For questions about tax solutions for your cleaning business, we recommend scheduling a free tax consultation.

Credibility and Consumer Trust

Cleaning business sometimes rely on consumer trust. Credibility plays a key role in creating and maintaining any business.

Businesses gain consumer trust simply by forming an LLC.

A growing business can also benefit from the credibility of an LLC when applying for small business loansgrants, and credit.

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How to Form an LLC

Forming an LLC is easy. There are two options for forming your LLC:

  • You can hire a professional LLC formation service to set up your LLC for a small fee
  • Or, you can choose your state from the list below to start an LLC yourself

Step 1: Select Your State

For most new business owners, the best state to form an LLC in is the state where you live and where you plan to conduct your business.

Step 2: Name Your LLC

When you file your LLC's formation documents, you'll need to give your cleaning business a unique name. 

Need help naming your business? Use our free Business Name Generator and our How to Name a Business guide to get started.

Once you find a business name, check if your name is available as a web domain with GoDaddy.

Find a Domain Now

Once you've secured your domain name, take the next steps. Learn how to create a website and then create a logo using our free logo maker.

Step 3: Choose an LLC Registered Agent

Your LLC registered agent will accept legal documents and tax notices on your LLC's behalf. You will list your registered agent when you file your LLC's Articles of Organization.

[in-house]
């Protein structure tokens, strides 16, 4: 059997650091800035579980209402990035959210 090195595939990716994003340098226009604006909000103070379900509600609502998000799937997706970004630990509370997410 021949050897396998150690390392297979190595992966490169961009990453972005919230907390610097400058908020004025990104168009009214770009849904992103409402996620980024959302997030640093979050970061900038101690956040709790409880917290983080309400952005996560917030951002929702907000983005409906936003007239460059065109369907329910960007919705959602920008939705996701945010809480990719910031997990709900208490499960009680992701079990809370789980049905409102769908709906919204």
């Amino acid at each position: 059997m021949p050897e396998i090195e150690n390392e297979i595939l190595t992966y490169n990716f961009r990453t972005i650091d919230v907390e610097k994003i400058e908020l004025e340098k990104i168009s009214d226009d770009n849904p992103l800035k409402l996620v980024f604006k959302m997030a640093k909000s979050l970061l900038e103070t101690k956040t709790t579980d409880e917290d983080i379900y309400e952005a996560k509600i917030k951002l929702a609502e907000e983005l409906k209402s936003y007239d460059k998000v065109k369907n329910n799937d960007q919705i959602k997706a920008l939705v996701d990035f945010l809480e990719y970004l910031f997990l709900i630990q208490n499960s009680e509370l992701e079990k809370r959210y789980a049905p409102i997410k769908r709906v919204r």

Hiring a registered agent service offers a number of benefits, including privacy and peace of mind.

Many of these Best LLC Services offer a free year of registered agent service when you hire them to form an LLC.

Step 4: File Your LLC's Articles of Organization

The Articles of Organization, also known as a Certificate of Formation or a Certificate of Organization in some states, is the document you will file to officially register your LLC with the state.

Step 5: Create an LLC Operating Agreement

An LLC operating agreement is a legal document that outlines the ownership and member duties of your LLC.

Our operating agreement tool is a free resource for every small business.

Step 6: Get an EIN

An Employer Identification Number (EIN) is a number that is used by the US Internal Revenue Service (IRS) to identify and tax businesses. It is essentially a Social Security number for a business.

EINs are free when you apply directly with the IRS. Visit our What Is an EIN guide for instructions for getting your free EIN.

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Should I Start an LLC FAQ

Which is better for my cleaning business — an LLC or sole proprietorship?

Choosing the right business structure depends on your business’s unique circumstances and needs. However, unless your business is very low risk (like a hobby), an LLC is likely the better option.

Visit our LLC vs. Sole Proprietorship guide to learn more.

How much does an LLC cost for a cleaning business?

The cost of an LLC depends on which state you form your LLC in. The primary cost of forming an LLC for your cleaning business is the state filing fee. This fee ranges from $40 to $500 depending on your state.

You can read more details in our How Much Does It Cost to Start an LLC guide.

How is an LLC taxed?

LLC taxation depends on if you operate a single-member or multi-member LLC as well as your LLC tax classification. 

Read our LLC Tax Guide for more information.

How do I pay myself from my cleaning LLC?

How LLC owners pay themselves depends on how the LLC is taxed, the number of members, and any agreements regarding profit sharing and sweat equity.

Visit our How Do I Pay Myself From My LLC to learn more.